This soup is an Asian version of Turkey Soup.  Normally I would add a ton of noodles and thicken with flour.  This time, I started with Turkey Stock that was from the roast turkey breast leftovers earlier this week.  For a single serving: start with 1 tablespoon olive oil in a small pan and bring to medium heat.  Add chopped onion, slivered carrot, zucchini slices and chopped baby bell peppers.  Sauté until tender.  Add potsticker sauce (hoisin sauce) and cornstarch sprinkled to thicken.  This could be used as a sauce over meat, but I used it to create a soup base.  Add turkey stock to fill the pan to as much soup as your desire.  Continue to add cornstarch until desired thickness.  Add chunks of cut up turkey and simmer until thickened and the cornstarch is cooked.  Season with salt and pepper to taste.  Pour into serving bowl and enjoy.  Or, if in a hurry, just eat from the pan. 😀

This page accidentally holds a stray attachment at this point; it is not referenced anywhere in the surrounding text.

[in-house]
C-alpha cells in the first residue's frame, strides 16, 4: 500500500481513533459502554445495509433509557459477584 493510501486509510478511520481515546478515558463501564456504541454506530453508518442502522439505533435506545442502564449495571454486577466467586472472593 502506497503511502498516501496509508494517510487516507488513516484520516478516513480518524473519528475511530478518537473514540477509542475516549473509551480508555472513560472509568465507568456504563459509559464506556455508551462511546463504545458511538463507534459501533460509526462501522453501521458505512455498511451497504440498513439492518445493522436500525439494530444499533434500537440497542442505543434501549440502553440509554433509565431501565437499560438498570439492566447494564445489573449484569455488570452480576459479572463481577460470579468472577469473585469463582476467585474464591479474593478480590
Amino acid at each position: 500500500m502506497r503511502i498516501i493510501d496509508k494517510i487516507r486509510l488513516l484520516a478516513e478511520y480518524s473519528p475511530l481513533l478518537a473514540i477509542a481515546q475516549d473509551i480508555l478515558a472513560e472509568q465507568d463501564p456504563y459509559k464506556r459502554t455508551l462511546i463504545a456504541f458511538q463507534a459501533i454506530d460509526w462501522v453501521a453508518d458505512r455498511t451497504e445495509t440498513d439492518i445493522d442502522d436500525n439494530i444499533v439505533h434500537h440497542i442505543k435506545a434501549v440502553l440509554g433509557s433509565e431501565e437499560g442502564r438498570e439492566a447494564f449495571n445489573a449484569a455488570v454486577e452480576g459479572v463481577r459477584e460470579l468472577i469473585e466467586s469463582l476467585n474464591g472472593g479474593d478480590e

I love everything about Tuscany and this soup is a great reminder.  I found it on the Saveur Recipe website.  It has such a hearty appeal so I couldn’t resist to share it with all.

Maybe it was the crunchy bit of bread to the side or the bits of tomato and carrot popping up to the surface.  Can’t wait to give it a try.  If you beat me to it, let me know what you think.

Image by André Baranowski

2 cups dried cannellini beans, soaked overnight
2 medium carrots, roughly chopped
1 rib celery, roughly chopped
1⁄2 yellow onion, roughly chopped
3⁄4 cup extra-virgin olive oil
4 cloves garlic (3 minced, 1 halved)
10 oz. squash, such as butternut, peeled and cut into 1⁄2″ cubes(about 2 cups)
4 large kale leaves, preferably
 lacinato or cavalo nero, stemmed and chopped